15 July 2015 | News | By BioSpectrum Bureau
Taiwan firm develops nano-medication to inhibit HIV replication
Taiwan based firm has developed nano-medication to inhibit HIV-1 viral replication
Singapore: Lorati, a Taiwan-based biotechnology and skincare company, has developed nano-medication to inhibit HIV-1 viral replication.
Mr David Lo, CEO, Lorati commented, "nano-medication, based on bentonite, also known as God's dirt, is believed to be the last-ditch treatment for AIDS. Unbelievable improvement can be obtained within one month of treatment by nano-medication. After being treated by a couple of months, AIDS patients can even go back to HIV-1 status, meaning, number of CD4+ increases substantially".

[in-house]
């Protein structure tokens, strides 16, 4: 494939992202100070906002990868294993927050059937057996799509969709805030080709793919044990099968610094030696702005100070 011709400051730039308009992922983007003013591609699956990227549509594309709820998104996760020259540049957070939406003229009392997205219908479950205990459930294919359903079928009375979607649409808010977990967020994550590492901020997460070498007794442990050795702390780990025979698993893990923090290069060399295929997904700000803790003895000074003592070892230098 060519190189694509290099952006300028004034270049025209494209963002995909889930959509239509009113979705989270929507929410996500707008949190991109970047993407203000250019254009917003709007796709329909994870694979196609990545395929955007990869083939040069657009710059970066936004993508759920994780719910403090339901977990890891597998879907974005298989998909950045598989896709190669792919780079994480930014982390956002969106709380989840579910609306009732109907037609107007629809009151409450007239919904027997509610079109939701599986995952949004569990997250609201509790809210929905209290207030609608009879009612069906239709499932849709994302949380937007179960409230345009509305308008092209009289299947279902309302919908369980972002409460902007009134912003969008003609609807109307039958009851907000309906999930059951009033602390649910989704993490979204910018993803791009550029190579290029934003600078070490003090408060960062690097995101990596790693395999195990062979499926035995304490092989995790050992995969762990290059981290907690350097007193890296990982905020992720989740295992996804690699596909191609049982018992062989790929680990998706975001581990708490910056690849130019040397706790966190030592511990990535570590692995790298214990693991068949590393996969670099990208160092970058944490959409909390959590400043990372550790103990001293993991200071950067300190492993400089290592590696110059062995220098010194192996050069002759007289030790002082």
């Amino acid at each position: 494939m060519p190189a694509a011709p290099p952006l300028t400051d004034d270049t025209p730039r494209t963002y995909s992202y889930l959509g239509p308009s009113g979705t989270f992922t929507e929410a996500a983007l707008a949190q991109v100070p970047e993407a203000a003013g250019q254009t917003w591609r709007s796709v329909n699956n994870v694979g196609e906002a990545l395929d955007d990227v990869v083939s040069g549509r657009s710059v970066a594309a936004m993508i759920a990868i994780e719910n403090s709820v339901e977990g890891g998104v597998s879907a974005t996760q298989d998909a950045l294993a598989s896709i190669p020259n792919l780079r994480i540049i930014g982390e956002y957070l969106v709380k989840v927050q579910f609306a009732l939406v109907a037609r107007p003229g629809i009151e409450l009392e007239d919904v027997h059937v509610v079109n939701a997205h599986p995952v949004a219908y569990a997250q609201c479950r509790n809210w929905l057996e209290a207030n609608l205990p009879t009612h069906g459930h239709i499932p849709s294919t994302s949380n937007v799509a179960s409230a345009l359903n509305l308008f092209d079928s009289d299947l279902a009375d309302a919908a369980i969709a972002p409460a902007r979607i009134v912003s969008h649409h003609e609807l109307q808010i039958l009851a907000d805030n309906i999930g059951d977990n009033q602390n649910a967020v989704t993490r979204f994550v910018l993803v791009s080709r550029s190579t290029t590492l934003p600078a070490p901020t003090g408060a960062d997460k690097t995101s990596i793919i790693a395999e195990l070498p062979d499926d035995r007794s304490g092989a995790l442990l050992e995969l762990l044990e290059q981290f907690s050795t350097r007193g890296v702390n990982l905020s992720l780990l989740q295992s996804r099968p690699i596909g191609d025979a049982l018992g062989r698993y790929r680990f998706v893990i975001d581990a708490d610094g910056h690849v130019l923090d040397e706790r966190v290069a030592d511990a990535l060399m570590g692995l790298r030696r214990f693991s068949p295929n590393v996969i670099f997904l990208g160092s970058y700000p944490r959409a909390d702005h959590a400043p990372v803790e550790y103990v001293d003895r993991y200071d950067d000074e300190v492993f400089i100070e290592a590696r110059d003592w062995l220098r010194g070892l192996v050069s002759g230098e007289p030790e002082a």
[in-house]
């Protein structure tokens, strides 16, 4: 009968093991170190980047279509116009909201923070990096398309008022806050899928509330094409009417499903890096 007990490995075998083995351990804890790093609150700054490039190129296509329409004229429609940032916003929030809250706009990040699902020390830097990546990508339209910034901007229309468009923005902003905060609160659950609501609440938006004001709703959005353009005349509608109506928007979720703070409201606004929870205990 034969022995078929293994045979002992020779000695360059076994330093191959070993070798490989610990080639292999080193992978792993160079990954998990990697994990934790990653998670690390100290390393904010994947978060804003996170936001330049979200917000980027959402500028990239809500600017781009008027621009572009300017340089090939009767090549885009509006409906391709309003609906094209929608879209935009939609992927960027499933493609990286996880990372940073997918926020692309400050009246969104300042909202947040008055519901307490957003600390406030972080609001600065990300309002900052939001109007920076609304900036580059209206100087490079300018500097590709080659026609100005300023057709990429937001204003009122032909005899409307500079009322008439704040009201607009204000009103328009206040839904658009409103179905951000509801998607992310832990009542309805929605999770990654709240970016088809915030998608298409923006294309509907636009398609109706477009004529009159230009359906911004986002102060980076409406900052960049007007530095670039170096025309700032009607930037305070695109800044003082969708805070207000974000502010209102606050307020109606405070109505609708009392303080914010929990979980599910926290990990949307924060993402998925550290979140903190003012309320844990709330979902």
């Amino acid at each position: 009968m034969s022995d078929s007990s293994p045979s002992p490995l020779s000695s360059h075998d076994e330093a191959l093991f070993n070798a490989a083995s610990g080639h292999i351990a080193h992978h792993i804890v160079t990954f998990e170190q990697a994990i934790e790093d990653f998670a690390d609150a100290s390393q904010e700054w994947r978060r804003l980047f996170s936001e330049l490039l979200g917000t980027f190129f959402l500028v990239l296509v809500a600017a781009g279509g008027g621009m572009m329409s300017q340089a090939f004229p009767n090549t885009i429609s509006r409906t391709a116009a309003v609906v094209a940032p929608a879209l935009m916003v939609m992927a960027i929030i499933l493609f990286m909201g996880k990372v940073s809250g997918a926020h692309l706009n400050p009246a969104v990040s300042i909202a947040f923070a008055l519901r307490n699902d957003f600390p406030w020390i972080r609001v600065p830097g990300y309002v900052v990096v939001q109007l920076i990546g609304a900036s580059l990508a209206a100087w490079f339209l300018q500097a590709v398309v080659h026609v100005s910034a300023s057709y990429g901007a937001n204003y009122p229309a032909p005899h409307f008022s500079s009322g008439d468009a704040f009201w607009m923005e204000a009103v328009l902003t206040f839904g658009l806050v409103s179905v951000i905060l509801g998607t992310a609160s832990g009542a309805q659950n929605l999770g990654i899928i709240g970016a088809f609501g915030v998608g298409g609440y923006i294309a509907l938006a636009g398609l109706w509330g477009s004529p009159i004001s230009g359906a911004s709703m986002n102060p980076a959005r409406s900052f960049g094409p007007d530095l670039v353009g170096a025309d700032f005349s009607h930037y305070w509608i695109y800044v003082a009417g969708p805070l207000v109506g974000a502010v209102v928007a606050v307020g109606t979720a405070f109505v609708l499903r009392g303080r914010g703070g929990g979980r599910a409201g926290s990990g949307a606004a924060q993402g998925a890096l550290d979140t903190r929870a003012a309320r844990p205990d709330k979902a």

According to a test report from The Johns Hopkins University School of Medicine, nano-medication can 100 percent inhibit replication of HIV-1 in vitro. "No existing drug and/or regiment of drugs for HIV-1/AIDS can achieve the same performance," said Mr Lo
Furthermore, it has been scientifically verified that nano-medication does not cause any side effects. Neither does it have drug resistance issue. "If AIDS patients want to be out of critical condition, nano-medication is the only resort," said Mr Lo.
Mr Lo explained, "Nano-medication can tackle HIV-1 both extracellularly and intracellularly." Nano-particles of nano-medication can bond to HIV-1 spikes, meaning glycoprotein 120 (gp120) and glycoprotein 41 (gp41), which are polar chemicals. Since gp120 contains 50 percent of glycans, it is extremely difficult for organic medicine to bond to it.
The company is now looking for strategic partners to conduct clinical trials on AIDS.